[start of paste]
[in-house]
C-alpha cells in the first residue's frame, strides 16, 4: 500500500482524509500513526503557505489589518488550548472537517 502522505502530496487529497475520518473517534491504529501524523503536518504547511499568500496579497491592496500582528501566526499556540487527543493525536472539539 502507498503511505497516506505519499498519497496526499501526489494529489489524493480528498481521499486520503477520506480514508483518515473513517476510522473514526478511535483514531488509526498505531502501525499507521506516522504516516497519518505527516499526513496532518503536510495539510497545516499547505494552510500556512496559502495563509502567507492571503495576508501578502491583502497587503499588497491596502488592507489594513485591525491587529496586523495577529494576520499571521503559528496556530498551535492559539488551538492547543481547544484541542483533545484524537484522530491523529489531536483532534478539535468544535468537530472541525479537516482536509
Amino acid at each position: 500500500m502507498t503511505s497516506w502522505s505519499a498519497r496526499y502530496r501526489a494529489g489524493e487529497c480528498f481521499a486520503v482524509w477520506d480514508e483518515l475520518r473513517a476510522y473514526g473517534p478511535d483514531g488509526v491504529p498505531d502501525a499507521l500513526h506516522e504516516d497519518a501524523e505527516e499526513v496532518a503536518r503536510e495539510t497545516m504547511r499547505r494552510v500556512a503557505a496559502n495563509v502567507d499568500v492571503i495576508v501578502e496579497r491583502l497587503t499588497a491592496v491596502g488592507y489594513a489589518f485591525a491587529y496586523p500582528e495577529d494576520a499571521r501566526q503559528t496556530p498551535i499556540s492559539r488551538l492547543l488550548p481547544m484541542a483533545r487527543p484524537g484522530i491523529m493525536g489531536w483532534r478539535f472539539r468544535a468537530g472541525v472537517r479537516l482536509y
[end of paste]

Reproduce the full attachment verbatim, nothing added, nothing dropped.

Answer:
[in-house]
C-alpha cells in the first residue's frame, strides 16, 4: 500500500482524509500513526503557505489589518488550548472537517 502522505502530496487529497475520518473517534491504529501524523503536518504547511499568500496579497491592496500582528501566526499556540487527543493525536472539539 502507498503511505497516506505519499498519497496526499501526489494529489489524493480528498481521499486520503477520506480514508483518515473513517476510522473514526478511535483514531488509526498505531502501525499507521506516522504516516497519518505527516499526513496532518503536510495539510497545516499547505494552510500556512496559502495563509502567507492571503495576508501578502491583502497587503499588497491596502488592507489594513485591525491587529496586523495577529494576520499571521503559528496556530498551535492559539488551538492547543481547544484541542483533545484524537484522530491523529489531536483532534478539535468544535468537530472541525479537516482536509
Amino acid at each position: 500500500m502507498t503511505s497516506w502522505s505519499a498519497r496526499y502530496r501526489a494529489g489524493e487529497c480528498f481521499a486520503v482524509w477520506d480514508e483518515l475520518r473513517a476510522y473514526g473517534p478511535d483514531g488509526v491504529p498505531d502501525a499507521l500513526h506516522e504516516d497519518a501524523e505527516e499526513v496532518a503536518r503536510e495539510t497545516m504547511r499547505r494552510v500556512a503557505a496559502n495563509v502567507d499568500v492571503i495576508v501578502e496579497r491583502l497587503t499588497a491592496v491596502g488592507y489594513a489589518f485591525a491587529y496586523p500582528e495577529d494576520a499571521r501566526q503559528t496556530p498551535i499556540s492559539r488551538l492547543l488550548p481547544m484541542a483533545r487527543p484524537g484522530i491523529m493525536g489531536w483532534r478539535f472539539r468544535a468537530g472541525v472537517r479537516l482536509y